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JOHN KASI CH, GOVERNOR


For more information on free grant writing training sessions from OCJFS, please visit: http://www.ocjs.ohio.gov/GrantTraining_2012.pdf


What is a logic model? •

A graphical representation of a program that connects the dots between what is invested, what the program does, and what results are achieved

Provides the core of planning and evaluation. For a guide on evaluation plans, visit: http://ochla.ohio.gov/ASSETS/61F0FB1734814D72835DA9A1A0E502AE/program_evaluation%20powerpoint.p df

Helps identify the connection between what we do and the impact that it has

Provides common vocabulary for program planning


What is a logic model? •

Helps focus on quality and continuous improvement of program

A logical chain of if-then relationships

May come in many different styles and formats

Widespread use: Private sector; public sector; nonprofits; international arena; evaluators

continued


Why use it? • •

• • •

Expected and even required by most funders Helps you think about a program from inception to impact and every step of the way Helps measure results. If you don’t measure results, you can’t tell success from failure. If funders cannot see success, they cannot reward it. If you can't recognize failure, you can’t correct it. If you can demonstrate results, you can win funder trust and public support.


What does it look like? •

Many formats possible. Use what works for your program and organization

Usually consists of graphic display of boxes and arrows that show relationship and linkages

Ranging level of detail from basic to complex depending on program, purpose of logic model (internal vs. external), target audience


What does it look like?

examples


What does it look like?

examples


What does it look like?

continued

•

For examples of logic models and templates you can use to create your own, please visit: http://www.uwex.edu/ces/pdande/evaluation/evallogicmodel.html


Common logic model vocabulary •

Inputs: The resources that are necessary for the implementation of your program. Ex: Grant writing materials for grant writing training course.

Activities: The actual functions of your program. Ex: Training sessions on different grant topics.

Outputs: A measurable result of the program activities. Ex: 120 trained non-profit leaders in grant writing training course.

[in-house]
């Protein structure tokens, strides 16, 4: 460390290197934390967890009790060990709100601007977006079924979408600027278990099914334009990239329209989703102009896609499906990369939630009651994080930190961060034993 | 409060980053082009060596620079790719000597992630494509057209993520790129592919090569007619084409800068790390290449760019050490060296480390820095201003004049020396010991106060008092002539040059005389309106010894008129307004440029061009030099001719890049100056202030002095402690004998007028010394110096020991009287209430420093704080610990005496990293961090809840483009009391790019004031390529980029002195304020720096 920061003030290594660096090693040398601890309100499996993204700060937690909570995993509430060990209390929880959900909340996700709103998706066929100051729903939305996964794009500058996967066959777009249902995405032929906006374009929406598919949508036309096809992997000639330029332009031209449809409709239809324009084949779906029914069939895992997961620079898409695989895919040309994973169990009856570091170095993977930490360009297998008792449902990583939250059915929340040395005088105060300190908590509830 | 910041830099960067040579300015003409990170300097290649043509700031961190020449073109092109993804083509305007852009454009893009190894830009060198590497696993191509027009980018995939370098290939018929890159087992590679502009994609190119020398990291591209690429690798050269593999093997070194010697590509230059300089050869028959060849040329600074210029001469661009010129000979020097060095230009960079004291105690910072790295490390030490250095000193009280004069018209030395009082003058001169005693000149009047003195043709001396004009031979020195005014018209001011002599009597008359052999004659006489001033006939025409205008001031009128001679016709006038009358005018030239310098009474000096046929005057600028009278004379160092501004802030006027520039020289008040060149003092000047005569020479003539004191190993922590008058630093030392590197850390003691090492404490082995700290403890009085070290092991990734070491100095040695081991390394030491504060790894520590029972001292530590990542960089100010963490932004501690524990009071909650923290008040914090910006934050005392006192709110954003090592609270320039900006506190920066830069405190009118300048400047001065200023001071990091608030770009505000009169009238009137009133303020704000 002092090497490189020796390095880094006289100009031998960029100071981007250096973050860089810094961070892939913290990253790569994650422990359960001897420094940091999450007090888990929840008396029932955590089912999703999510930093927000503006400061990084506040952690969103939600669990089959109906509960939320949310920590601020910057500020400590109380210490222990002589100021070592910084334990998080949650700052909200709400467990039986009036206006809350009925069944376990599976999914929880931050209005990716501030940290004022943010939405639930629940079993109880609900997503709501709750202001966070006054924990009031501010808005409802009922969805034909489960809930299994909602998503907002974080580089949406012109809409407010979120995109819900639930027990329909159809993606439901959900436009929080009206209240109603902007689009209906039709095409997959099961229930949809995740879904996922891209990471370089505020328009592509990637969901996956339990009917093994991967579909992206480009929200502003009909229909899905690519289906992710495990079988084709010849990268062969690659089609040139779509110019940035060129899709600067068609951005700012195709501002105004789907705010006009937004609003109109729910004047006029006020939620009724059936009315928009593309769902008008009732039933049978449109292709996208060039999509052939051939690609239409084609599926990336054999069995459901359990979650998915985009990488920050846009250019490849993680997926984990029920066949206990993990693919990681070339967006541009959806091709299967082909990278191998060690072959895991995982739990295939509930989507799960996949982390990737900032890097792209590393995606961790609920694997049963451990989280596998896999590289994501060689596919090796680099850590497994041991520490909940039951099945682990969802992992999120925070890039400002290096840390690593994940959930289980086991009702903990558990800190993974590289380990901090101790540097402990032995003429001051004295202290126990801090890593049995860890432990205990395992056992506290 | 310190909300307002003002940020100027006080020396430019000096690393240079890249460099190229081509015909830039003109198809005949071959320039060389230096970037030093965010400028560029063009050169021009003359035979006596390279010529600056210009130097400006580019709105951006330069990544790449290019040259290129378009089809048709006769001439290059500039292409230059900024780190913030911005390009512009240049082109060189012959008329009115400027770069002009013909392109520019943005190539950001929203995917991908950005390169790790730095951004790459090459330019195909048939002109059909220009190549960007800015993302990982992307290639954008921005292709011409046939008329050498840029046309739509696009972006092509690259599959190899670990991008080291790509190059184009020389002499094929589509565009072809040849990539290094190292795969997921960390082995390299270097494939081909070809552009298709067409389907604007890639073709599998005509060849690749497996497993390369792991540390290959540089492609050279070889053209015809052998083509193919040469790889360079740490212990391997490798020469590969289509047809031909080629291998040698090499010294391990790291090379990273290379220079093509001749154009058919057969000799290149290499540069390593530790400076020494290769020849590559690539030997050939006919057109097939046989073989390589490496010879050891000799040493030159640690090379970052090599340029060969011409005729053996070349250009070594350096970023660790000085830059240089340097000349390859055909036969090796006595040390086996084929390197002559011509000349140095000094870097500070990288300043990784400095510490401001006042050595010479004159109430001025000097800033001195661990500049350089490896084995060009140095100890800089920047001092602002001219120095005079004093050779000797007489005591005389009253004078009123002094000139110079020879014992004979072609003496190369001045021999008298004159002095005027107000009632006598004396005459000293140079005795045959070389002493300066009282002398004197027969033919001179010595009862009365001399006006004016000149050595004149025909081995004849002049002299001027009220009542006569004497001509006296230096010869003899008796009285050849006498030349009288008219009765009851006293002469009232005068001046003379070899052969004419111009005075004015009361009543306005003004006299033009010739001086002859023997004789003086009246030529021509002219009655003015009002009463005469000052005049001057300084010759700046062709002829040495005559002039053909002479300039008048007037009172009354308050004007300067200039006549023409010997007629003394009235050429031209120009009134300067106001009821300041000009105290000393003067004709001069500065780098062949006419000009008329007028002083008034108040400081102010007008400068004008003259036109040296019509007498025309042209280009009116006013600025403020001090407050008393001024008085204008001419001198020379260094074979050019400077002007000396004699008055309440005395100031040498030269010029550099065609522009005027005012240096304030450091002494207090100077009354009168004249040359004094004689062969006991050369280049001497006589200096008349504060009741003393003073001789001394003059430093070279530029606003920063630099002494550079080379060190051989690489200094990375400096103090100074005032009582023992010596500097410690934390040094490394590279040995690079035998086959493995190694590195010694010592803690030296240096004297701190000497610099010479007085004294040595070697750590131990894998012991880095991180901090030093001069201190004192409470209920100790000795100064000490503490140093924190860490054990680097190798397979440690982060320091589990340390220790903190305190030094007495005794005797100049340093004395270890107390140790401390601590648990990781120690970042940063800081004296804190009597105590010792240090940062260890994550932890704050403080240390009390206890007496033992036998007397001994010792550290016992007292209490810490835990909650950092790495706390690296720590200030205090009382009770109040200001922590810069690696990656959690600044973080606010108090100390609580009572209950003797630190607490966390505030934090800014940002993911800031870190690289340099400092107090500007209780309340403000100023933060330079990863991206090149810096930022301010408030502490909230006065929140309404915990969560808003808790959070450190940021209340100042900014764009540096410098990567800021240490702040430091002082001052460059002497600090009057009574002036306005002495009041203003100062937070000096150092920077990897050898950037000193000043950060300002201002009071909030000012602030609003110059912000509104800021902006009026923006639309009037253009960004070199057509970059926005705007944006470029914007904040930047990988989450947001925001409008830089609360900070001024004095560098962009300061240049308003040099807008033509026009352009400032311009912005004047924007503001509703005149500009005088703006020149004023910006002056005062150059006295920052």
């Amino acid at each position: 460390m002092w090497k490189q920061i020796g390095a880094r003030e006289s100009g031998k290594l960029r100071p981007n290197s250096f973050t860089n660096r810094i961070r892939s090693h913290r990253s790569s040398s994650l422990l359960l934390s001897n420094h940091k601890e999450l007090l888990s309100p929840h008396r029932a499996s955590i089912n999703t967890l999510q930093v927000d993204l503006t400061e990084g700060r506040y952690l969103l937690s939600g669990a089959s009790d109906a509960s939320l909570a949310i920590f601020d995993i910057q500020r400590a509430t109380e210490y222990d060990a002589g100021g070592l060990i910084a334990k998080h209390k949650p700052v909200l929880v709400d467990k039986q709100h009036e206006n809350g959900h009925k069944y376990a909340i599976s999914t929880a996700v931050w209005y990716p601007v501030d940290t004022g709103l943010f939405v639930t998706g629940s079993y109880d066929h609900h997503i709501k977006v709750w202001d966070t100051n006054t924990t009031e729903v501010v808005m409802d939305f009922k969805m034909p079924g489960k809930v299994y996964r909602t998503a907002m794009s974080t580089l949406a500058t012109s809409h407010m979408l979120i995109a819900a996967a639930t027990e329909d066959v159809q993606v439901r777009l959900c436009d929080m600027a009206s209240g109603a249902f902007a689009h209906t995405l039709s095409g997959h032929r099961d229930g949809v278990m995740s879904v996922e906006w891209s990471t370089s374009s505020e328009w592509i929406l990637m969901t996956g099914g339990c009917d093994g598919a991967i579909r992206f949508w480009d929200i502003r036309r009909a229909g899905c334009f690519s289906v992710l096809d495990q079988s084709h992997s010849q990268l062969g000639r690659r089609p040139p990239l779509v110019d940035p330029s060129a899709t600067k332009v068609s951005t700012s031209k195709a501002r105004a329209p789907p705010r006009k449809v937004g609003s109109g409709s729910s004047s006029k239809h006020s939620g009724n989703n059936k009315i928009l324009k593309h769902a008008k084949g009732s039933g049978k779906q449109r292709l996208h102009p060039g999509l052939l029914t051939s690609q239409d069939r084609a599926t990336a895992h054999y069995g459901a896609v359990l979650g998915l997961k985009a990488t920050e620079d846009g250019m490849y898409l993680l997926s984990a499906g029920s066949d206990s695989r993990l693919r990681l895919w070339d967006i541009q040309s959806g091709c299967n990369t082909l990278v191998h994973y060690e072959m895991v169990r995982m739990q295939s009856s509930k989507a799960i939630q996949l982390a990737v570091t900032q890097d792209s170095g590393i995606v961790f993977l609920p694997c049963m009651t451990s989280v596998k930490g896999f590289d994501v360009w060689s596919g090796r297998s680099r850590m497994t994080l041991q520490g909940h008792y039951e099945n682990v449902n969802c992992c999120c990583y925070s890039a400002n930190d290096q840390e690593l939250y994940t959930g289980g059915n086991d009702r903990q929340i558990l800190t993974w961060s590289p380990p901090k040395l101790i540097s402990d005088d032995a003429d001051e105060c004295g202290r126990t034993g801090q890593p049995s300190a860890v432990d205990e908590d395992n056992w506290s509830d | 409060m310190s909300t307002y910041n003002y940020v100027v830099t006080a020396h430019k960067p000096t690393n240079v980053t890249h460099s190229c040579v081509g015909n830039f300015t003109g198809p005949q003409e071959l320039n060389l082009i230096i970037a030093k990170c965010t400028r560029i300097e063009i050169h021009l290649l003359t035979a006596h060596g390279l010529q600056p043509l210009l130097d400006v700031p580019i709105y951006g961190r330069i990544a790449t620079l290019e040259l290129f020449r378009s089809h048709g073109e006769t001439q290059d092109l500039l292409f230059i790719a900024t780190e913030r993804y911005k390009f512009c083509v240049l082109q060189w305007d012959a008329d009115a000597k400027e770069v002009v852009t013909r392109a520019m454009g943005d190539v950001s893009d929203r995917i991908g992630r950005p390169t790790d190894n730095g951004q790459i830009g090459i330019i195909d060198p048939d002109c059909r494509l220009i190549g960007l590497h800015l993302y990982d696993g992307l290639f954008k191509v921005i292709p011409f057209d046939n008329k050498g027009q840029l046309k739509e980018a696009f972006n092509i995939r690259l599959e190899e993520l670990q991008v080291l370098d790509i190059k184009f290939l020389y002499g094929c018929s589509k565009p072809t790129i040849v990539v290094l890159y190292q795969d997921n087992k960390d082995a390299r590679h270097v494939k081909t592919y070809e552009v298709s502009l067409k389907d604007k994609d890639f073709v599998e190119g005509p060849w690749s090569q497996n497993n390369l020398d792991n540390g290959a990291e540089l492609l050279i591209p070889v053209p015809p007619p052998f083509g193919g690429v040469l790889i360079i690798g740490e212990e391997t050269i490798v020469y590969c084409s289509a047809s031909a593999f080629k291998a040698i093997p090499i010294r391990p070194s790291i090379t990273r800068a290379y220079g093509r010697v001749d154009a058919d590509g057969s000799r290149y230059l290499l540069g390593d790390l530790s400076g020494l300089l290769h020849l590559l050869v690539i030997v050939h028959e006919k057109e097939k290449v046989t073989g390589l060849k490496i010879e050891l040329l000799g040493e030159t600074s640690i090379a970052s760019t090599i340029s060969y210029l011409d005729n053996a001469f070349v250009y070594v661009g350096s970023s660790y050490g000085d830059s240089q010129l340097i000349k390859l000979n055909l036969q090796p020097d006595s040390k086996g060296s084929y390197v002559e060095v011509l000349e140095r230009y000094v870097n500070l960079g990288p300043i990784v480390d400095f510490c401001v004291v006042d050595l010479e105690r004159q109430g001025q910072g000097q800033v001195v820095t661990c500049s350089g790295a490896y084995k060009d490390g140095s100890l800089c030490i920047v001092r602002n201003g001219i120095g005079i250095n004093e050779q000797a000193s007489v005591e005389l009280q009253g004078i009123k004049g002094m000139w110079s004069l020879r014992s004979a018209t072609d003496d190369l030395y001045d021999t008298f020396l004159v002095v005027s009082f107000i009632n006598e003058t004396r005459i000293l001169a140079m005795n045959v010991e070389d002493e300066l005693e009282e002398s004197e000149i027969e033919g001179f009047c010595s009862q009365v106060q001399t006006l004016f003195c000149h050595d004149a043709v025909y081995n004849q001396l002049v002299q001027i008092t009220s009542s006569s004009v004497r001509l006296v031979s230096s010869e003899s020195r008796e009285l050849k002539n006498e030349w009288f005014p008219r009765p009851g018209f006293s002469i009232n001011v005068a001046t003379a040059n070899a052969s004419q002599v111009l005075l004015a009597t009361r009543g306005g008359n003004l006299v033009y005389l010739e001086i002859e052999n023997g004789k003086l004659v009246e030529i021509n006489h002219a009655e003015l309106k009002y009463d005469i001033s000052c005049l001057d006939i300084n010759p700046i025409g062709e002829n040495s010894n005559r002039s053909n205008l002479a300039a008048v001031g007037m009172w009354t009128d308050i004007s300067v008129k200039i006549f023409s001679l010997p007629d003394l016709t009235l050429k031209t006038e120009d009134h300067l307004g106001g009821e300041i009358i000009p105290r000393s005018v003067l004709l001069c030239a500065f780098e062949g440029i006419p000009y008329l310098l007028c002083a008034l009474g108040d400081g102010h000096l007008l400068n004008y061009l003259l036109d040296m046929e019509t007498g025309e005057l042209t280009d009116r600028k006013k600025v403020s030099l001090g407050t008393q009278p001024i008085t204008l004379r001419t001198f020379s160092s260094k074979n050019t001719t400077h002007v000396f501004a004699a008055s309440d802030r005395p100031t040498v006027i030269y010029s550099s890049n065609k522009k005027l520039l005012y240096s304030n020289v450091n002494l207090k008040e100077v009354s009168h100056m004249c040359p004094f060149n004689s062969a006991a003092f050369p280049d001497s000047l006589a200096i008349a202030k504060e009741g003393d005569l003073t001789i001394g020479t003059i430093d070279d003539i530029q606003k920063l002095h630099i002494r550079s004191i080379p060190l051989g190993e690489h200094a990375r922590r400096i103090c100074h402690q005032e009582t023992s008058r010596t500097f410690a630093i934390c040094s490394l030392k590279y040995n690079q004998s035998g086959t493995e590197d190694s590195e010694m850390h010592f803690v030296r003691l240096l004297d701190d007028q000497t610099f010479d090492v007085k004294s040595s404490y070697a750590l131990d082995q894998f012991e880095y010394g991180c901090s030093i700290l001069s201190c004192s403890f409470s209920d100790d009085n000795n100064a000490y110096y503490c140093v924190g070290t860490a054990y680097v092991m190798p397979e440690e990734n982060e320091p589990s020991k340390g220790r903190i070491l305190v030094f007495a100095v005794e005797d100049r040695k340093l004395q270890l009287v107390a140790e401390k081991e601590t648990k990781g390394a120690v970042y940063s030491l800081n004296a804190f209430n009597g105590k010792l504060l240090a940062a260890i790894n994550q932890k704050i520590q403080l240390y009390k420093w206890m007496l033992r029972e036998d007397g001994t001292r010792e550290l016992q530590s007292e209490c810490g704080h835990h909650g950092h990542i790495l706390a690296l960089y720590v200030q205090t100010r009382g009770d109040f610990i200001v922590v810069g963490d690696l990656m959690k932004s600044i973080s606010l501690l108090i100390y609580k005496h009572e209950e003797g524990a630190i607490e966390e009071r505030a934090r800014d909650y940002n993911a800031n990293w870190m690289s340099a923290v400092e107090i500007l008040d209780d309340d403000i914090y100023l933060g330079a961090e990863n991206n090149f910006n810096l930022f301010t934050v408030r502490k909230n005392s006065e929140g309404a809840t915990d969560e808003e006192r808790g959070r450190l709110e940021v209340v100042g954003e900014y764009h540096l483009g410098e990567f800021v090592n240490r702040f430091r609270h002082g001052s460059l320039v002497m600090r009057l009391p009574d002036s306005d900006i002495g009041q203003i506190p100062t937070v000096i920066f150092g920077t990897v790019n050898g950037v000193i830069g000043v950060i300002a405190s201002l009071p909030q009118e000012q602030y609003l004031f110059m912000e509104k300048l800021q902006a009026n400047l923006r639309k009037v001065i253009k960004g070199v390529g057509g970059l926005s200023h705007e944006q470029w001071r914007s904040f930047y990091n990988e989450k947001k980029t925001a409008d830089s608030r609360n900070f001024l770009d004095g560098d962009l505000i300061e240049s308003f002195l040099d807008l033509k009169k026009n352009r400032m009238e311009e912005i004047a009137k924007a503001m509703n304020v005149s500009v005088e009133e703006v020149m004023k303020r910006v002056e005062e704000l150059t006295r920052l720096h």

Common logic model vocabulary

continued

•

Outcomes: Whether short or long-termed, outcomes refer to the desired changes you wish to see from your program activities. They are a direct link from activities and outputs. Ex: Short-term: Increased knowledge of grant writing process. Long-term: Improved ability to find, apply for, and obtain grant funding.

•

Logic models may contain any or all of the above terms, depending on the program, context, and target audience. Use the terminology that best suits your purposes!


Connecting outputs and outcomes can be a challenge


Logic Model Exercise •

Imagine the planning that goes into deciding a family camping trip. Create a logic model that would help you plan for such a trip.

Inputs

Activities Outcomes


Logic Model Exercise

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•

Inputs

Your logic model may look something like this.. Activities

Family members

Drive to state park

Budget

Set up camp

Car

Hike, fish, play frisbee

Camping Equipment

Cook food

Outcomes Family members learn about each other; family bonds; family has a good time


Always check your logic model •

Is it meaningful? For your organization? For funders?

Does it make sense?

Is it doable?

Can it be verified?


For more assistance… •

Logic models incorporate other important activities related to program planning, such as crafting objectives/outcomes and creating an evaluation plan.

For more guides and information on these topics, please visit our Organizations Development page at: http://ochla.ohio.gov/ohla/ODC_resources.aspx

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